In "The Storyteller" by Saki, why does the aunt tell Cyril to look out the window?

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Cyril's aunt tells him to look out the window because she wants to distract him. As the story begins, the aunt is on a train ride with her nephew and nieces. The children are restless and bored, and the aunt is at her wit's end, wondering how she can entertain her charges adequately.

For his part, Cyril is so bored that he begins to beat against the cushions on the train seats. His actions have the effect of introducing clouds of dust into the closed atmosphere of the train. In order to distract him, the aunt begs Cyril to look out the window at the sheep.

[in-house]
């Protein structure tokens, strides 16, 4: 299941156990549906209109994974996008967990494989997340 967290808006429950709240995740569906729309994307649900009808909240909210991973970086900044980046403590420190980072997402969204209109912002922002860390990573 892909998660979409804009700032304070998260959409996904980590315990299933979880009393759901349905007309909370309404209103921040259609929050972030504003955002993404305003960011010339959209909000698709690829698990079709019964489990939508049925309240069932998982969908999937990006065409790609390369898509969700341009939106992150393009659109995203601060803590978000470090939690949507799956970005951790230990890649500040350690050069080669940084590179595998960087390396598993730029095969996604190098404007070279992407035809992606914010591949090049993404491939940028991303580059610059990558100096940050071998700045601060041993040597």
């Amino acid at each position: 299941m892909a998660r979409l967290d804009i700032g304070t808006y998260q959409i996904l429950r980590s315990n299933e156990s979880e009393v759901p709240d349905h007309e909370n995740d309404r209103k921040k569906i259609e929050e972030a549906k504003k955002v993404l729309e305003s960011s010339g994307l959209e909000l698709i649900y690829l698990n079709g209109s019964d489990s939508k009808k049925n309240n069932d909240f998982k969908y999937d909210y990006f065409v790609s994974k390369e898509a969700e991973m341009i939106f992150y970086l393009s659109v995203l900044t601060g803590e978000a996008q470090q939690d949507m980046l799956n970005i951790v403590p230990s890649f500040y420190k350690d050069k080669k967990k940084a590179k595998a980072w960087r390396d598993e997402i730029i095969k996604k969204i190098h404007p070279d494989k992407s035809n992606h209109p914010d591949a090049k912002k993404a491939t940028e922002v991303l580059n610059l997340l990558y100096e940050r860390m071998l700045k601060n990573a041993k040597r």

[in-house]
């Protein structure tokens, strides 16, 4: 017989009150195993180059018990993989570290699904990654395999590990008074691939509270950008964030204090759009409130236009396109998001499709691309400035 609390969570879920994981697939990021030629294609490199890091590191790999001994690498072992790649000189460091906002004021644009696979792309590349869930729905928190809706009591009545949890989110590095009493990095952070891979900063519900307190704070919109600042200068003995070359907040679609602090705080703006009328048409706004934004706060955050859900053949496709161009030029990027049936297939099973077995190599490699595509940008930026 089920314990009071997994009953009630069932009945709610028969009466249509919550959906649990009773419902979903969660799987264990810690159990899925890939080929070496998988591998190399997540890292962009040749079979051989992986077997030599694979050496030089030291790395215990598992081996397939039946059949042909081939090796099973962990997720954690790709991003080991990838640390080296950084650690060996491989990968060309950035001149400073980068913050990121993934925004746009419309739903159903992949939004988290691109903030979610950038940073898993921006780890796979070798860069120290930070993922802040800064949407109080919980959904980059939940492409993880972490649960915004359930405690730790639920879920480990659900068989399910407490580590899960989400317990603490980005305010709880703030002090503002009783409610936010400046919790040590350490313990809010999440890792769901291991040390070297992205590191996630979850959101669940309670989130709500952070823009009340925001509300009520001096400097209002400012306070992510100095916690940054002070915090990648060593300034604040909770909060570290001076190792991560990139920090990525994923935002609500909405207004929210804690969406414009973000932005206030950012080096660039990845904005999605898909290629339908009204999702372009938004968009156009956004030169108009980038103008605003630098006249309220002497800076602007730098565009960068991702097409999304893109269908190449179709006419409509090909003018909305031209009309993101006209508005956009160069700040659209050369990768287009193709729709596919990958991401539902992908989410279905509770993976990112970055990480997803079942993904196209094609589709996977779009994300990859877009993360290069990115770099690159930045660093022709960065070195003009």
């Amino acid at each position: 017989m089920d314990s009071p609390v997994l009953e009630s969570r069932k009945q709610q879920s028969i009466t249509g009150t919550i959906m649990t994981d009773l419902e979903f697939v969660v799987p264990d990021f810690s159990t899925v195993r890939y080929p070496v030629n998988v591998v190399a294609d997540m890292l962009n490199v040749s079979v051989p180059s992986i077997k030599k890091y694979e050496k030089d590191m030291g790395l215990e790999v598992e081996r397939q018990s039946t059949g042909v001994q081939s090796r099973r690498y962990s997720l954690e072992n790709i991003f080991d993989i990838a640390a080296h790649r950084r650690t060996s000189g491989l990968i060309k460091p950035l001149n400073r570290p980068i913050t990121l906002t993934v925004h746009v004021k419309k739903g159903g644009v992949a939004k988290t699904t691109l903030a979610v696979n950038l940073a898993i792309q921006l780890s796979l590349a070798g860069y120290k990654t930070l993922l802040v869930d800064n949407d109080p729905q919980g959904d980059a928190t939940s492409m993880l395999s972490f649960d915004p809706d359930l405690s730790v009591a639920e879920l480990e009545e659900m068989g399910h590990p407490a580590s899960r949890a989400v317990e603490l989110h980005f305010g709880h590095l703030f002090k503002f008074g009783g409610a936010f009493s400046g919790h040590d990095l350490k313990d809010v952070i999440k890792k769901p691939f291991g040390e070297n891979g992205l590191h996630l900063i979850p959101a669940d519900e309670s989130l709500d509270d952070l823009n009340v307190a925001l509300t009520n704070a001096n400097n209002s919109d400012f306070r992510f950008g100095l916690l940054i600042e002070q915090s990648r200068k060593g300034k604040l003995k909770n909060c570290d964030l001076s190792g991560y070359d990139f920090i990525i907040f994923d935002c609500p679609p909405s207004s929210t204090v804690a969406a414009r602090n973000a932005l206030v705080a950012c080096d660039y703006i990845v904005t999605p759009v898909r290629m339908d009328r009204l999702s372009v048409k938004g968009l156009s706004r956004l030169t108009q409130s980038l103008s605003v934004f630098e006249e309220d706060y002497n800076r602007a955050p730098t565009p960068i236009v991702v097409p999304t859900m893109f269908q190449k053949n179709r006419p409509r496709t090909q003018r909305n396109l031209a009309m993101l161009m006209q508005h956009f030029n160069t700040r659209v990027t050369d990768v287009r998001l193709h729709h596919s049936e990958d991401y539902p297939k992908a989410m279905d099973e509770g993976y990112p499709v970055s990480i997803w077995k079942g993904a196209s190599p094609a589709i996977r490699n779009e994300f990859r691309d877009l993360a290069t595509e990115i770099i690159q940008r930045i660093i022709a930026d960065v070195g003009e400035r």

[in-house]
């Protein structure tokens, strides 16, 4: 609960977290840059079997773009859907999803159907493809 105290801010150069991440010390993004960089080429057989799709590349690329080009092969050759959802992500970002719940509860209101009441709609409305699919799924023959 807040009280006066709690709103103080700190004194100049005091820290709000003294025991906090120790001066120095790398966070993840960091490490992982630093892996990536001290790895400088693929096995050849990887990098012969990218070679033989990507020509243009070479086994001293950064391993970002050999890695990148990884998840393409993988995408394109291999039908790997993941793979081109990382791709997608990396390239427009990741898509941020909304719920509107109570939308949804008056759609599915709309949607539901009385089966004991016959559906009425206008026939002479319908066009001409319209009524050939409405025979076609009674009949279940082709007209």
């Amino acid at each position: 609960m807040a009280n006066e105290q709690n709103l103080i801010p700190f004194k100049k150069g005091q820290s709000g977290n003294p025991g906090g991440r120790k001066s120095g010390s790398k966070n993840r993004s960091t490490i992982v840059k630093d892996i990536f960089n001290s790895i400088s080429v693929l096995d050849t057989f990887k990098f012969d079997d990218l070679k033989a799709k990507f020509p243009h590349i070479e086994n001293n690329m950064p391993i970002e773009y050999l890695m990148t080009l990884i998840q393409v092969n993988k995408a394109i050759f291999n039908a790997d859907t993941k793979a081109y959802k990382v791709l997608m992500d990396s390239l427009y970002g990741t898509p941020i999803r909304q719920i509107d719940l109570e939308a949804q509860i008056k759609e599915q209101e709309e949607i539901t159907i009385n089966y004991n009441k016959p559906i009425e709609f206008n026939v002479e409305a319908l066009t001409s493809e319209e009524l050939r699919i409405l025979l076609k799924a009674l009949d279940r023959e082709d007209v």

When he looks out the window, however, Cyril wants to know why the sheep are being driven into another field. His aunt assures him that the sheep are being driven to an area where there's more grass. In response, Cyril answers that there's already plenty of grass in the field where the sheep are located. Weakly, his aunt counters with the excuse that the grass may be of a better quality in another field. She then tries to deflect Cyril's inquisitive questioning by pointing out the cows to him. However, Cyril is not to be placated. He demands to know why the grass in the other field is better.

Alas, for want of a better strategy, the aunt resorts to telling her young charges a deplorably boring story about a virtuous little girl of unimpeachable character.

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